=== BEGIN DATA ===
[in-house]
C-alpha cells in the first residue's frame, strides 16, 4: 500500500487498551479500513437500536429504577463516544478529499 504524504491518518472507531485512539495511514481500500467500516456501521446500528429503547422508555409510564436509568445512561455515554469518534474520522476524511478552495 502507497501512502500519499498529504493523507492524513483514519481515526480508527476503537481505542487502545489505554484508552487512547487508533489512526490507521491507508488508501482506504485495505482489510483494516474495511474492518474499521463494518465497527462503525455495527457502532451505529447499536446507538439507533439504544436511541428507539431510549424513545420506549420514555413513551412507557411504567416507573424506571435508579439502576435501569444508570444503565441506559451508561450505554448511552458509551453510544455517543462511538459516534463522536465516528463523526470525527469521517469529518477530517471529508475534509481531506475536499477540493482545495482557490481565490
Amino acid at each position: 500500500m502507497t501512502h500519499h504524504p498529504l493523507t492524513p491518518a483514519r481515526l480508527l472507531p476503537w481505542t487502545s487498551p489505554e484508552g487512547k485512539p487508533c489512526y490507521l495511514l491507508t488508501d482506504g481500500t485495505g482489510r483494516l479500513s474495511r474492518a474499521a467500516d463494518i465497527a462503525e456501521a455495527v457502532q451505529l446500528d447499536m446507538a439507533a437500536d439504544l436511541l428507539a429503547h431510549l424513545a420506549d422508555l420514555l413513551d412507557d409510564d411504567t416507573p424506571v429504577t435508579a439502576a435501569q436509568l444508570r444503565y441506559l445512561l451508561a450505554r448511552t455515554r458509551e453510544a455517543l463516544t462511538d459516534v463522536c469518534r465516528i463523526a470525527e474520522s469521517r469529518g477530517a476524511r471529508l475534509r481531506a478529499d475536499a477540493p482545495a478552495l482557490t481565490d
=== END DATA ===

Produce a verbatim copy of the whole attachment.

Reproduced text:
[in-house]
C-alpha cells in the first residue's frame, strides 16, 4: 500500500487498551479500513437500536429504577463516544478529499 504524504491518518472507531485512539495511514481500500467500516456501521446500528429503547422508555409510564436509568445512561455515554469518534474520522476524511478552495 502507497501512502500519499498529504493523507492524513483514519481515526480508527476503537481505542487502545489505554484508552487512547487508533489512526490507521491507508488508501482506504485495505482489510483494516474495511474492518474499521463494518465497527462503525455495527457502532451505529447499536446507538439507533439504544436511541428507539431510549424513545420506549420514555413513551412507557411504567416507573424506571435508579439502576435501569444508570444503565441506559451508561450505554448511552458509551453510544455517543462511538459516534463522536465516528463523526470525527469521517469529518477530517471529508475534509481531506475536499477540493482545495482557490481565490
Amino acid at each position: 500500500m502507497t501512502h500519499h504524504p498529504l493523507t492524513p491518518a483514519r481515526l480508527l472507531p476503537w481505542t487502545s487498551p489505554e484508552g487512547k485512539p487508533c489512526y490507521l495511514l491507508t488508501d482506504g481500500t485495505g482489510r483494516l479500513s474495511r474492518a474499521a467500516d463494518i465497527a462503525e456501521a455495527v457502532q451505529l446500528d447499536m446507538a439507533a437500536d439504544l436511541l428507539a429503547h431510549l424513545a420506549d422508555l420514555l413513551d412507557d409510564d411504567t416507573p424506571v429504577t435508579a439502576a435501569q436509568l444508570r444503565y441506559l445512561l451508561a450505554r448511552t455515554r458509551e453510544a455517543l463516544t462511538d459516534v463522536c469518534r465516528i463523526a470525527e474520522s469521517r469529518g477530517a476524511r471529508l475534509r481531506a478529499d475536499a477540493p482545495a478552495l482557490t481565490d